The government will not back down from putting up a strong defence in the Pegasus spyware scandal. After the news website The Wire reported that phone numbers of Indian journalists were on the hacking list of an unidentified agency using the Pegasus software, made by the Israeli firm NSO Group, the Centre has stuck to its earlier position that no unauthorised interception has taken place. "We have nothing to fear and the government has nothing to hide. We will reply to any query. The news article proves nothing. In fact, previous attempts to link Pegasus with the government have failed," the Ministry of Electronics and Information Technology (MeitY) maintained.
A day after media reports of alleged spying of journalists and other personalities of the country with Pegasus spyware surfaced, the Union Information and Technology Minister Ashwini Vaishnaw, while replying on behalf of the government to the questions of the opposition in the Lok Sabha, rubbished the reports of espionage.
He said it is an attempt to malign Indian democracy.
IT Minister Ashwini Vaishnaw said by logic, the website only tried to create sensation through baseless news reports. If the members pay proper attention to the news, then they themselves will understand this, he said.
The Union Minister said, “NSO has also said that the report is false and baseless. Any kind of illegal surveillance is not possible in our system. This media report coming a day before Parliament session is not a coincidence.”
The minister was making a statement on the Pegasus project reports, published in The Wire, which showed that over 300 phone numbers – including those of two serving ministers, over 40 journalists, three opposition leaders among others could have been targeted for hacking through Pegasus spyware.
The government said that allegations of surveillance on specific people has no concrete basis or truth associated with it whatsoever.
In response to journalists’ queries on snooping of prominent citizens, Additional Secretary, Electronics and Information Technology, Rajender Kumar said: “India is a robust democracy that is committed to ensuring the right to privacy to all its citizens as a fundamental right. In furtherance of this commitment, it has also introduced the Personal Data Protection Bill, 2019 and the Information Technology (Intermediary Guidelines and Digital Media Ethics Code) Rules, 2021, to protect the personal data of individuals and to empower users of social media platforms.”
“The commitment to free speech as a fundamental right is the cornerstone of India’s democratic system. We have always strived to attain an informed citizenry with an emphasis on a culture of open dialogue.
“Government of India’s response to a Right to Information application about the use of Pegasus has been prominently reported by the media and is in itself sufficient to counter any malicious claims about the alleged association between the Government of India and Pegasus,” he added.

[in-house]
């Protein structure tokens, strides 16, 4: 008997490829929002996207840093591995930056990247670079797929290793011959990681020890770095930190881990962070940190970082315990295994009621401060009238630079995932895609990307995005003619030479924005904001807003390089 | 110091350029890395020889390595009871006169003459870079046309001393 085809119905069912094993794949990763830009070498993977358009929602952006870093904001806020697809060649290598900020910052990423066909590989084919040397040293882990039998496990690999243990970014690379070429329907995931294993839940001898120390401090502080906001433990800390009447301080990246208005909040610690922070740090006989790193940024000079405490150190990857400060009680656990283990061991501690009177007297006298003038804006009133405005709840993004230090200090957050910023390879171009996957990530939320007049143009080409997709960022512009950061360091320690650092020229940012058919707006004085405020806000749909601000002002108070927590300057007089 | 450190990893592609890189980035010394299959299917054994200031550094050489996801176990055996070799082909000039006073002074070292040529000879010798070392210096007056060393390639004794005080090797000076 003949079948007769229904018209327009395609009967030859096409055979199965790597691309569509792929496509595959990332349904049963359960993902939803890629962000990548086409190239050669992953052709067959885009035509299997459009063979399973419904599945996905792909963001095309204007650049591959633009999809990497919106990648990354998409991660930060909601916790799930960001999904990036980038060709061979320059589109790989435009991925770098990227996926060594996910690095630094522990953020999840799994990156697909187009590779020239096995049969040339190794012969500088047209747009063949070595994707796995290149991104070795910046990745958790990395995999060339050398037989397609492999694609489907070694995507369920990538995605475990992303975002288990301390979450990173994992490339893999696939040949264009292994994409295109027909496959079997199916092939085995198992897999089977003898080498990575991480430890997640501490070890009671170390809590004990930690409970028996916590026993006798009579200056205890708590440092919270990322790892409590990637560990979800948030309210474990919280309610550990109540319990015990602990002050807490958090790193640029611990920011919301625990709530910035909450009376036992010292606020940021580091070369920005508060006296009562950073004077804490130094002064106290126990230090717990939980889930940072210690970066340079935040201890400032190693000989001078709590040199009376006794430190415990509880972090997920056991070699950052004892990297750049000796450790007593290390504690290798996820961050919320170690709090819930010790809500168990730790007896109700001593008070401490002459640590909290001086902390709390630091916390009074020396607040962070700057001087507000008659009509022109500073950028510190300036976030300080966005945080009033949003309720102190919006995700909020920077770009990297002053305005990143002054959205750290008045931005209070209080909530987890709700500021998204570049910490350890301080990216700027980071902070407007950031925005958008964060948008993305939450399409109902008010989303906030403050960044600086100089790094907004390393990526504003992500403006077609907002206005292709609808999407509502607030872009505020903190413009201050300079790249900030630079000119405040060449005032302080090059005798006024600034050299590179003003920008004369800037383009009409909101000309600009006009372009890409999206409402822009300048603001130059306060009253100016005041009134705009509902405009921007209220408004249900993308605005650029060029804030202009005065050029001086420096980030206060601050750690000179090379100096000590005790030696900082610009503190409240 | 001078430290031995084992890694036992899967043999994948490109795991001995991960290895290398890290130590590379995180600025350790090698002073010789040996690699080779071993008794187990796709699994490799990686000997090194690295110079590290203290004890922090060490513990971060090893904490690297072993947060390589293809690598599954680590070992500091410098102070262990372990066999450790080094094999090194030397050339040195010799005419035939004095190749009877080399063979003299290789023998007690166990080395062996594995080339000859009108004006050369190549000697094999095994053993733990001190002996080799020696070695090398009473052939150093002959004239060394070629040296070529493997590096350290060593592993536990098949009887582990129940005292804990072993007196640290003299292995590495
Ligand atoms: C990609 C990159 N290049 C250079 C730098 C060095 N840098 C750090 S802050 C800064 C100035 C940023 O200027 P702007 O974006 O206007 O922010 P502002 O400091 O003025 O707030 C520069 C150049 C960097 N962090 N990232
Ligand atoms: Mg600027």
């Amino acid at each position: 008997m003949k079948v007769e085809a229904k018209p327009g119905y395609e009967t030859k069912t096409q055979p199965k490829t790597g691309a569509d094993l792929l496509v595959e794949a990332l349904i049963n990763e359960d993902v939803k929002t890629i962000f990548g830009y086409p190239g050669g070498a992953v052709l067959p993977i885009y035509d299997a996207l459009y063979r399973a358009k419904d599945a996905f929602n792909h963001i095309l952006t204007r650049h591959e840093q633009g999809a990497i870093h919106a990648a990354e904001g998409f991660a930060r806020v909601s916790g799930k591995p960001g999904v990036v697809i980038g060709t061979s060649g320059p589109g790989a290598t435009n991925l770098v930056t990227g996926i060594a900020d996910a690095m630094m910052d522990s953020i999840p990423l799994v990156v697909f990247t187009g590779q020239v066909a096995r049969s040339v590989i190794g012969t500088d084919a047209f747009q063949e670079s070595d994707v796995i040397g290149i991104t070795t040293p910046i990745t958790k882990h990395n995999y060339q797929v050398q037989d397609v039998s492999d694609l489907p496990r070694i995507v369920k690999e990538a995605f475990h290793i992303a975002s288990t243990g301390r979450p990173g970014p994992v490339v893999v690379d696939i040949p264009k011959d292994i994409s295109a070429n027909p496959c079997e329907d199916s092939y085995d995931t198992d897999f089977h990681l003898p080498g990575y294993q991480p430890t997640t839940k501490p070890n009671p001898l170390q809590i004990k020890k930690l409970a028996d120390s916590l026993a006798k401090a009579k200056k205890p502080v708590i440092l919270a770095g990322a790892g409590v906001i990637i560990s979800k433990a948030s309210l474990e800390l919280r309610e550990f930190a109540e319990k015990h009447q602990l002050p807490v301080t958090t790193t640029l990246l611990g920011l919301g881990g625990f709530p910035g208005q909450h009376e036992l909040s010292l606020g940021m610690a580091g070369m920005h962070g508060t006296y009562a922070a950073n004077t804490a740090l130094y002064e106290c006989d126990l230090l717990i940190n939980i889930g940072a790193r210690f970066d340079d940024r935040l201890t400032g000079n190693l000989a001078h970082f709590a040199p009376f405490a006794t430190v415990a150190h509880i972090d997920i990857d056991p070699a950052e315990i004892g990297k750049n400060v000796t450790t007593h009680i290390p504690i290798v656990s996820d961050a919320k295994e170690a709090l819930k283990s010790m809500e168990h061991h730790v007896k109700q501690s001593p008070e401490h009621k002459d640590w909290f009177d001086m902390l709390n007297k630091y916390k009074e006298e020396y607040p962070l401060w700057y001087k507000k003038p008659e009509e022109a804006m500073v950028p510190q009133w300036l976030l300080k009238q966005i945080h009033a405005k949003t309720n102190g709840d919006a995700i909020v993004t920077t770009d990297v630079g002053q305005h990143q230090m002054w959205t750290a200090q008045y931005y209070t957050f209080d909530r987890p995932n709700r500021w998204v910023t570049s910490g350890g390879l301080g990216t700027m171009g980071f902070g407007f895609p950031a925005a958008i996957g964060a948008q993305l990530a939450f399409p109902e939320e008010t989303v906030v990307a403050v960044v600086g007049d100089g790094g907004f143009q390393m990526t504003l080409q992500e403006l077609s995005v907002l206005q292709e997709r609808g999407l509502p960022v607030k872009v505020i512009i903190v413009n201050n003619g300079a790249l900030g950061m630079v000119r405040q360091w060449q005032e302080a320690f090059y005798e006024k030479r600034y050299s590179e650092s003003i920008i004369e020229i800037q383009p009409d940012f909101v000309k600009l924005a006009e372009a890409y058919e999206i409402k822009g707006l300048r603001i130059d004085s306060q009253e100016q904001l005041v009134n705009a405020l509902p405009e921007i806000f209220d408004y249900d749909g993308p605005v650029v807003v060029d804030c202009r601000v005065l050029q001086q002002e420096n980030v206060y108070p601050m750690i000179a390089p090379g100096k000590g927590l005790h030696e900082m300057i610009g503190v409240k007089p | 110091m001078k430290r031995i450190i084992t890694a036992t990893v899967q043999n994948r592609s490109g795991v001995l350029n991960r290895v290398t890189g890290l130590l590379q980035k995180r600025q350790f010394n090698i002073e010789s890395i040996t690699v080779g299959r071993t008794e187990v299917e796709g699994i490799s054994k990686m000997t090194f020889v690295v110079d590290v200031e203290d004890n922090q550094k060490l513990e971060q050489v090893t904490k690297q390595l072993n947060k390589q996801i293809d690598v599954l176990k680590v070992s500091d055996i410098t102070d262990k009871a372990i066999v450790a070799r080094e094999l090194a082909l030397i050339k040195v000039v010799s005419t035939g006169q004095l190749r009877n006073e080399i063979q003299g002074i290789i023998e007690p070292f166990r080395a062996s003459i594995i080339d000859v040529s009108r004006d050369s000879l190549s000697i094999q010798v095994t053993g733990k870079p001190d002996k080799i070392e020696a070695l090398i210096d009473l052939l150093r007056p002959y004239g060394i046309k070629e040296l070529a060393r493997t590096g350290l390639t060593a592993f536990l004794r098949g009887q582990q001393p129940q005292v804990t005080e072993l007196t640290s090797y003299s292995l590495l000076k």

He stated that the questionnaire sent to the Government of India indicates that “the story being crafted is one that is not only bereft of facts but also founded in preconceived conclusions”.
“It seems you are trying to play the role of an investigator, prosecutor as well as jury,” he wrote.
He pointed out that answers to the queries posed have already been in public domain for a long time, and it also indicates poorly conducted research and lack of due diligence by the media organisations involved.
He held that in India there is a well-established procedure through which lawful interception of electronic communication is carried out in order for the purpose of national security, particularly on the occurrence of any public emergency or in the interest of public safety, by agencies at the Centre and states.
“The requests for this lawful interception of electronic communication are made as per relevant rules under the provisions of Section 5(2) of Indian Telegraph Act,1885 and Section 69 of the Information Technology (Amendment) Act, 2000,” the official said.
He mentioned that India’s Minister of Electronics & IT has also spoken in detail, including in the Parliament, that there has been no unauthorised interception by Government agencies.
“It is important to note that government agencies have a well-established protocol for the interception, which includes sanction and supervision from highly ranked officials in Central and state governments, for clear stated reasons only in national interest. The allegations regarding government surveillance on specific people has no concrete basis or truth associated with it whatsoever,” he said.
He further mentioned that in the past, similar claims were made regarding the use of Pegasus on WhatsApp by the Indian state and those reports also had no factual basis and were categorically denied by all parties, including WhatsApp in the Indian Supreme Court.
“This news report, thus, also appears to be a similar fishing expedition, based on conjectures and exaggerations to malign the Indian democracy and its institutions,” he said. (IANS)